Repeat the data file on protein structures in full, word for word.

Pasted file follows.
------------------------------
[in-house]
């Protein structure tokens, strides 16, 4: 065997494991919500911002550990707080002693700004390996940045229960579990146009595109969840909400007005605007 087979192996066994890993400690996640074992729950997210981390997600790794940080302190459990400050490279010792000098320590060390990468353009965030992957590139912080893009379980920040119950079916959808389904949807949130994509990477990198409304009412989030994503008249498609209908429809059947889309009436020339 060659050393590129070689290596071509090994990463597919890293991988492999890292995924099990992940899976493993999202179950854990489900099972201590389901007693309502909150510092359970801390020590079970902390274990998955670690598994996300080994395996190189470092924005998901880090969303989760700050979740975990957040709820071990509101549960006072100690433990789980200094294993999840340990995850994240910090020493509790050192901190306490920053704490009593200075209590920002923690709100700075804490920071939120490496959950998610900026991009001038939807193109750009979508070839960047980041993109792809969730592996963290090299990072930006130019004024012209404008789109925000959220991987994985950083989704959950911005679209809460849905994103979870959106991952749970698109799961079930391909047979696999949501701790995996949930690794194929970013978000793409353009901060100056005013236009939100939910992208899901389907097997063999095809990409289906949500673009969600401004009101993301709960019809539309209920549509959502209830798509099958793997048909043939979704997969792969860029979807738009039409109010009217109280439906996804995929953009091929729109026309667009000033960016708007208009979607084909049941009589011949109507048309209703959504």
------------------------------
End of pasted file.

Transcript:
[in-house]
């Protein structure tokens, strides 16, 4: 065997494991919500911002550990707080002693700004390996940045229960579990146009595109969840909400007005605007 087979192996066994890993400690996640074992729950997210981390997600790794940080302190459990400050490279010792000098320590060390990468353009965030992957590139912080893009379980920040119950079916959808389904949807949130994509990477990198409304009412989030994503008249498609209908429809059947889309009436020339 060659050393590129070689290596071509090994990463597919890293991988492999890292995924099990992940899976493993999202179950854990489900099972201590389901007693309502909150510092359970801390020590079970902390274990998955670690598994996300080994395996190189470092924005998901880090969303989760700050979740975990957040709820071990509101549960006072100690433990789980200094294993999840340990995850994240910090020493509790050192901190306490920053704490009593200075209590920002923690709100700075804490920071939120490496959950998610900026991009001038939807193109750009979508070839960047980041993109792809969730592996963290090299990072930006130019004024012209404008789109925000959220991987994985950083989704959950911005679209809460849905994103979870959106991952749970698109799961079930391909047979696999949501701790995996949930690794194929970013978000793409353009901060100056005013236009939100939910992208899901389907097997063999095809990409289906949500673009969600401004009101993301709960019809539309209920549509959502209830798509099958793997048909043939979704997969792969860029979807738009039409109010009217109280439906996804995929953009091929729109026309667009000033960016708007208009979607084909049941009589011949109507048309209703959504």